That’s a real issue: Don’t get me wrong, I believe it is very important that a judge makes a ruling. However, I also believe that if the FJ sees grounds for deviating, he should consult with the HJ before making his ruling. Not all players will appeal. And if the player doesn’t, you’re screwed.



The Floor Judge then challenged me as to why I didn’t downgrade the penalty to a Warning, for the purpose of tracking. Fair point! I’m keen on tracking! However, I believe we should track concerning behaviours only, and I could not see anything concerning here.



Which is the 5th?


The situation

AP casts Ancient Stirrings and looks at the top 4 cards as he takes them out of the library. When taking card#5, two cards fall from the library. AP looks at the one that seems to him to be #5 and puts #6 back to top. NAP calls the judge as he believes that the cards have been reversed.

The Floor Judge investigated as to which one was #5 and which one was #6, and after making a (likely correct) decision, NAP appealed. The reason is that’s the kind of ruling that will very likely get appealed no matter what you say. However, it’s important the judge made a decision as it sets a default.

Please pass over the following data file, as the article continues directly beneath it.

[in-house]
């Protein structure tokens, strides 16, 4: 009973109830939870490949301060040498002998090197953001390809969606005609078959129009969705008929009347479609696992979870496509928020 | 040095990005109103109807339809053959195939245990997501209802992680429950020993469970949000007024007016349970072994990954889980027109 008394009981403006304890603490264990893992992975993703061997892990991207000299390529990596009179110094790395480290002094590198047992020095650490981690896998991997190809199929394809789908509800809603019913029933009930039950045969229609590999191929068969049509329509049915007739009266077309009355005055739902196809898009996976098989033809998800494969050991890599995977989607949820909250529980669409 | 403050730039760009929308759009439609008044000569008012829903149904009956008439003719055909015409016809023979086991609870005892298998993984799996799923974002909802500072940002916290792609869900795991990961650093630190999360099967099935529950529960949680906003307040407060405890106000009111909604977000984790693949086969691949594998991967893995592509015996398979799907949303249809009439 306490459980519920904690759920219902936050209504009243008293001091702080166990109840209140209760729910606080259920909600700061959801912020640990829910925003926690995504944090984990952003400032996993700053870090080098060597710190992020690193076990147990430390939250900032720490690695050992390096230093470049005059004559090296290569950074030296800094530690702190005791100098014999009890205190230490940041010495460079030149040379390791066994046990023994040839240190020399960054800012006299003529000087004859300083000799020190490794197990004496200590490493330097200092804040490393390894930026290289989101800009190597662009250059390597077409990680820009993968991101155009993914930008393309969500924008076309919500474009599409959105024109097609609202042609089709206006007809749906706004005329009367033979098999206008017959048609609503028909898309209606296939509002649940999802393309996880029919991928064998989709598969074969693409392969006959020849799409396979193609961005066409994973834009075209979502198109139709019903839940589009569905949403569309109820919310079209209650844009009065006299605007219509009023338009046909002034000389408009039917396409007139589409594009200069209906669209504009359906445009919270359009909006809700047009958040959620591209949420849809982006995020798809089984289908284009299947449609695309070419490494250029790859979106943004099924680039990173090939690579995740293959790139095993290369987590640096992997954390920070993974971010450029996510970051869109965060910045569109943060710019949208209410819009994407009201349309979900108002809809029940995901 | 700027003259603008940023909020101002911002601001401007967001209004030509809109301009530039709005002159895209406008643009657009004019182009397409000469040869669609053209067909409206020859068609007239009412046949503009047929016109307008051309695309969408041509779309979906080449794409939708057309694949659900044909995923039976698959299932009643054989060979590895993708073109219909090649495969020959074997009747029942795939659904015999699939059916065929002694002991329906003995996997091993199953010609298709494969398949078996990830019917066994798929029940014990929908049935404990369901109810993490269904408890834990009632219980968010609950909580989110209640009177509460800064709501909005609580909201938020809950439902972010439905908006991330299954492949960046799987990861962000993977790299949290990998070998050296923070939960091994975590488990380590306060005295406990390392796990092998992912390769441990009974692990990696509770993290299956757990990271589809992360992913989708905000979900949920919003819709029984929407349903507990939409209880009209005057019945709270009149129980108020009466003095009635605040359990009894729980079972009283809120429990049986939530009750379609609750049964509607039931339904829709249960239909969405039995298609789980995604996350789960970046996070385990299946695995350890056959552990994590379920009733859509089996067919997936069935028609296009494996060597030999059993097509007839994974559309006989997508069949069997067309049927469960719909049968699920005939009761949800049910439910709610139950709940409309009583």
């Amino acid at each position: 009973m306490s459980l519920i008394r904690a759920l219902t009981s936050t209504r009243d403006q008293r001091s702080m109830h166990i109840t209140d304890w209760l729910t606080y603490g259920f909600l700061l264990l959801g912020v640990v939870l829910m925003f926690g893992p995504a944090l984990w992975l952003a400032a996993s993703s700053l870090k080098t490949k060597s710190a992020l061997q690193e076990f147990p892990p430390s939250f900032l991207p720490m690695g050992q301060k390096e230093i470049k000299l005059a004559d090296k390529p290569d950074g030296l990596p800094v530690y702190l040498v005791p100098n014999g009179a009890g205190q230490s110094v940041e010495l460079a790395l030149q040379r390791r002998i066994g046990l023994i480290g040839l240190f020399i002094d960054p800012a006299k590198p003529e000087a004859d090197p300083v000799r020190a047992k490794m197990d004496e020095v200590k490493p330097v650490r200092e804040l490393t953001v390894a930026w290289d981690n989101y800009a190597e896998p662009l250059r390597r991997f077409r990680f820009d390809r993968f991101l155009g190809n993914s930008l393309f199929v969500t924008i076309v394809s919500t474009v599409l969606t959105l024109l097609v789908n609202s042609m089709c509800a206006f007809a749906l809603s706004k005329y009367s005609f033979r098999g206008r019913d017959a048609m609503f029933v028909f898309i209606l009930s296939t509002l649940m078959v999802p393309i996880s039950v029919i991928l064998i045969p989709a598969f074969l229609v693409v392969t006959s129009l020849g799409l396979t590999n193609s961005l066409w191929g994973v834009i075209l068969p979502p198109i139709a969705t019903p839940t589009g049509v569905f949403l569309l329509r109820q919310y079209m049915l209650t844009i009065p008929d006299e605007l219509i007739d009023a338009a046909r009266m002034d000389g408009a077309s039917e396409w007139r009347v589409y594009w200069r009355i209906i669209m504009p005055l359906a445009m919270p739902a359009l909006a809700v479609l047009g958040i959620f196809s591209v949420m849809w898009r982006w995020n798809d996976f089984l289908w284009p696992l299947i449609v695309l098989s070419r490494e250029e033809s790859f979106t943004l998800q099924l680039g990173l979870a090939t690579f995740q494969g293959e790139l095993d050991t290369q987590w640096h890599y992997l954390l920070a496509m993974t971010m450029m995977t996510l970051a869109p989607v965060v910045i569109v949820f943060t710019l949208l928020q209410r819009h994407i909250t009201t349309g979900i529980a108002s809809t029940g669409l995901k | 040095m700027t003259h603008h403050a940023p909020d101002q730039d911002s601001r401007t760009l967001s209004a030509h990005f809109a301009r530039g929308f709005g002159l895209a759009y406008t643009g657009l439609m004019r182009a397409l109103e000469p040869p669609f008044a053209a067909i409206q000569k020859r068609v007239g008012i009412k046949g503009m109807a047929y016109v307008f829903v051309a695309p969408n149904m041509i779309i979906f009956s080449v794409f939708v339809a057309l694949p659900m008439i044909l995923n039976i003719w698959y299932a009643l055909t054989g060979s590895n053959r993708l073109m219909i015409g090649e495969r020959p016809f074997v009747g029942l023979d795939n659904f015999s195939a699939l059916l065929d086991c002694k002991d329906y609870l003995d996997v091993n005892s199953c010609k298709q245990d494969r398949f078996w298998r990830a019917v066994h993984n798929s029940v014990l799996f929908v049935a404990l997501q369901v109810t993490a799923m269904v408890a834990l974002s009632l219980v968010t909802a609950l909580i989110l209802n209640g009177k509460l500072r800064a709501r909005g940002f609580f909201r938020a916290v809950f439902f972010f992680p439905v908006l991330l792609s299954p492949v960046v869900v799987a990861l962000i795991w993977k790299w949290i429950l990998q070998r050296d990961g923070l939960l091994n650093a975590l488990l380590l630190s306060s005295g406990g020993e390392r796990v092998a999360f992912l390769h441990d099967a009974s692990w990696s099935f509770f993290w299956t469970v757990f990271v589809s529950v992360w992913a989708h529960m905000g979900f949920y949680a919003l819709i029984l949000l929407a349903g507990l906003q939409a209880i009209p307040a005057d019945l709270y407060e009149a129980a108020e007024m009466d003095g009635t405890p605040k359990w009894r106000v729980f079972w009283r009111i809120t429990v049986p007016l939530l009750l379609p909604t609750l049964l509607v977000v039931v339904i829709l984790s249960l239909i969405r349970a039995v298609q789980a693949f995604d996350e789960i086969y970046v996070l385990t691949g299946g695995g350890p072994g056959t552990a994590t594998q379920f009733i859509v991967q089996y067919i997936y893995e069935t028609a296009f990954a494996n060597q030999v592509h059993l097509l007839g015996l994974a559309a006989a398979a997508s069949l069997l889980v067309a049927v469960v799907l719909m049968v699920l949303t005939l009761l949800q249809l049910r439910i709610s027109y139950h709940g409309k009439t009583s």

Random is random

The first thing I asked when arriving at the table was whether any of these two cards was known to any of the players. The answer was negative.

We have a core theory for deck ordering which is “random is random”. That’s why most of the time there is a LEC, we shuffle the random portion of the library. Here, I overruled the Floor Judge and said they should reshuffle both cards and AP look at a new one.